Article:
Ready, Steady, Go!

We are just nine months in.

  • The Granita and Lime RF daughterboards are here. More importantly, they work!
  • We can reliably stream 122.88 MHz of 12-bit real-time bandwidth to a computer.
  • Our new Soapy SDR driver gives us compatibility with a large body of existing SDR software.
  • Our website has a new documentation section.
  • As I write this, I’m traveling to Arizona for the 2023 GnuRadio Conference, ready to demo it all!
  • Our crowdfunding campaign is launching next week (with a gradual rollout).

Granita and Lime

After the successful motherboard bringup, our two RF daughterboards accidentally named after summer specials are also working. With those, the hardware can be proven end to end!

It’s hard to recount the process, but in a nutshell, the LMS7002M was a pleasure to work with. Well documented, great software, available demo board. This was up and running within a few hours. The Granita from Actric Semi on the other hand took many emails and eventually needed brute forcing some addresses during the initialisation process to get booting (you read that right).

We are happy with the performance of the Lime chip, not so much with the Granita. Hopefully it’s just a growing pain, because Granita does come with what seems to be a much lower noise PLL than the Lime.

Streaming 122.88 MHz of real time bandwidth

As we learned, USB 3.0’s 5 Gbps bandwidth is a marketing lie. 8/10b encoding lowers that to 4 Gbps, and when going through hubs or having any overhead, the limit to what can be had reliably is closer to 3.5 Gbps (430 MBps). Add in a buffer for slower computers and a good guess is that 400 MBps is the number you can design your system against.

12-bit ADC data is usually stored into four bytes (32 bits vs the required 24), so we are packing it down to three bytes per sample for the USB stream and transparently repackaging it before feeding it out of the driver.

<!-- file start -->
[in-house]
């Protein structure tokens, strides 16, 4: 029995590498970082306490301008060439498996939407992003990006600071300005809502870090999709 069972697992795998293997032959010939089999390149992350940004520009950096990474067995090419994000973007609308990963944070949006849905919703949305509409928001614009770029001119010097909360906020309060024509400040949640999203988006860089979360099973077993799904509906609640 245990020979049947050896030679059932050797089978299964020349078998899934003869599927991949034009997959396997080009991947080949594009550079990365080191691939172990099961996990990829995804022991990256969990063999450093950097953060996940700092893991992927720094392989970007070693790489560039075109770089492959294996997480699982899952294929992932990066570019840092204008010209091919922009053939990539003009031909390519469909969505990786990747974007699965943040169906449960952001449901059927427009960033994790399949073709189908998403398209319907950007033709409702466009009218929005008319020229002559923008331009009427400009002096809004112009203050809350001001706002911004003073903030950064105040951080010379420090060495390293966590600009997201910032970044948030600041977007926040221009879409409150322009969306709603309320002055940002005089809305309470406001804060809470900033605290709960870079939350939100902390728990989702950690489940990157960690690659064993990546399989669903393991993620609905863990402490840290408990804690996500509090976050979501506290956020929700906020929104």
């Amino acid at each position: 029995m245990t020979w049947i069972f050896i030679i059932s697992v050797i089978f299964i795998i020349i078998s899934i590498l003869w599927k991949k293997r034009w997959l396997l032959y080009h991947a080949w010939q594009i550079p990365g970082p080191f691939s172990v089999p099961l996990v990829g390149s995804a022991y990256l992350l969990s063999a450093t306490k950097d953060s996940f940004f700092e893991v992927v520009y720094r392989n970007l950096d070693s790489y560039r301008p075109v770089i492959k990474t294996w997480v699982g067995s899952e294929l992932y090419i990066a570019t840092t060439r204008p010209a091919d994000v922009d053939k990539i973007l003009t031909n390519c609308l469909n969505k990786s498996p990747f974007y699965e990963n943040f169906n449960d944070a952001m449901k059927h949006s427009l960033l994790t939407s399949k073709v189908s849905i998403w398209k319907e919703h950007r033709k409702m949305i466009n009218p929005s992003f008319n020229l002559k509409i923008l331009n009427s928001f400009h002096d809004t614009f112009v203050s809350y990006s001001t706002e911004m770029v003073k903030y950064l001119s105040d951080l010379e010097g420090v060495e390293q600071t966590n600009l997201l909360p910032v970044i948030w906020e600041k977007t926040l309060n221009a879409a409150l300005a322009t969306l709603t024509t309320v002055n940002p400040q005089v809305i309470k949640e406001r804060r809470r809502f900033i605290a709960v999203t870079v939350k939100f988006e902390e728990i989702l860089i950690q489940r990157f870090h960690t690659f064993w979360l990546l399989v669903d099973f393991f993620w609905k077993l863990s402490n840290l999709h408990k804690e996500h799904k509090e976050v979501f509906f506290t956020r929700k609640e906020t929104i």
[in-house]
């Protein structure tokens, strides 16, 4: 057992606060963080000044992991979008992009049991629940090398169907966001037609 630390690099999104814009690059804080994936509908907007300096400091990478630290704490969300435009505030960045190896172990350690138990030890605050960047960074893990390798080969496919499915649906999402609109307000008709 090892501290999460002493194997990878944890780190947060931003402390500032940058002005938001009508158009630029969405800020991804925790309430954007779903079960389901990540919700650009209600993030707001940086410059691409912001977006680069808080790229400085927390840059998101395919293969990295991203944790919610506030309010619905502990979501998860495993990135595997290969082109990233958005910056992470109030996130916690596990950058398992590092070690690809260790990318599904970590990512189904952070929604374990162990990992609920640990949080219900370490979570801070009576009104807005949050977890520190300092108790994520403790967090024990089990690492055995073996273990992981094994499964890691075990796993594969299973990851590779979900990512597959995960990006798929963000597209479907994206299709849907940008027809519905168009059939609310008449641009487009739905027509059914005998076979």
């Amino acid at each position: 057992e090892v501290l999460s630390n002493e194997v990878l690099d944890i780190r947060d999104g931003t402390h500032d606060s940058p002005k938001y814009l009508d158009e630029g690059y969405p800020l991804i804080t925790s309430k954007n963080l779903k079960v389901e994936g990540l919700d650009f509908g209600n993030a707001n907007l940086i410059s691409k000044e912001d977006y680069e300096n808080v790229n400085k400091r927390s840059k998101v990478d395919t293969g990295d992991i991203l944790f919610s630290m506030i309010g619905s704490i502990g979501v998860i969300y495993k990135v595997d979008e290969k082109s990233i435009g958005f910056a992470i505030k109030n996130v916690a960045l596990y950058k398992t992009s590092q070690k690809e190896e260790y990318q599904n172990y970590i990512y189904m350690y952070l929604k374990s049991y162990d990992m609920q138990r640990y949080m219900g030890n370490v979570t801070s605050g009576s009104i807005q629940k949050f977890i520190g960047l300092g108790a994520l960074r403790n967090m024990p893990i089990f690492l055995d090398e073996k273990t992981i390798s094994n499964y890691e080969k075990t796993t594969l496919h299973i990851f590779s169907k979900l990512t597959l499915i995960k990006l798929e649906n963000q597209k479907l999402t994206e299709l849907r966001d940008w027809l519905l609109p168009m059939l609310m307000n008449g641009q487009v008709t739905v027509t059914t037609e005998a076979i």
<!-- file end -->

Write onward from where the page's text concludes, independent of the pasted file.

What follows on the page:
Using the numbers above, our 12-bit, 122.88 MHz stream is 368 MBps, which unpacks to 491 MBps (983 MBps on the CF32 format).

To stream the full 153.6 MHz the LA9310 is capable of, we need 460 MBps @ 12 bit, 422 MBps @ 11 bit or 384 MBps @ 10 bit. We could split the stream over multiple USB connections (the i.MX has two USB ports), or USB and ethernet, but it’s probably more reasonable to just use those options for a second stream.

Soapy SDR Driver

This is a simple design that requires no (USB) driver install over Windows and works using libusb on Linux/MacOS. Thanks to our Discord user Mixaill, it’s also nicely refactored code that compiles on all three platforms with a single command.

libiio and the Linux Industrial IO subsystem

Before going down the Soapy route, we tried our luck with libiio. On paper, it’s a fantastic library from Analog Devices that interfaces with the linux IIO subsystem, abstracting away both the hardware and the communication method (like USB vs Ethernet), unifying everything under a single host-side cli. Unfortunately, it’s slow, and even with version two being released shortly, there doesn’t seem to be a clear path to the data rates we need. We will give libiio a better look in the future, as we think it’s promising.


We have a documentation section online! It’s still in its infancy, but you should check it out.


What better way to launch a new SDR than the conference for its most powerful software? Timing aligned perfectly!

We are sponsoring the GnuRadio 2023 conference and will be in Tempe, AZ, demoing our product in the exhibition hall (Sept 5th to 9th). If you are around, come take a look at both Granita and Lime feeding data to gr-fosphor, or get one of our excess barebone PCBs we are giving away in place of business cards.

The Crowdfunding Campaign

We will be rolling out this slowly over the next month to everyone that joined our waitlist. As we are approximately 100% over-subscribed, the conversion rate needs to be above 50% before anyone is left empty-handed.

There is no rush, but if you can, please support us in bringing this great new product to market.

Davide Cavion,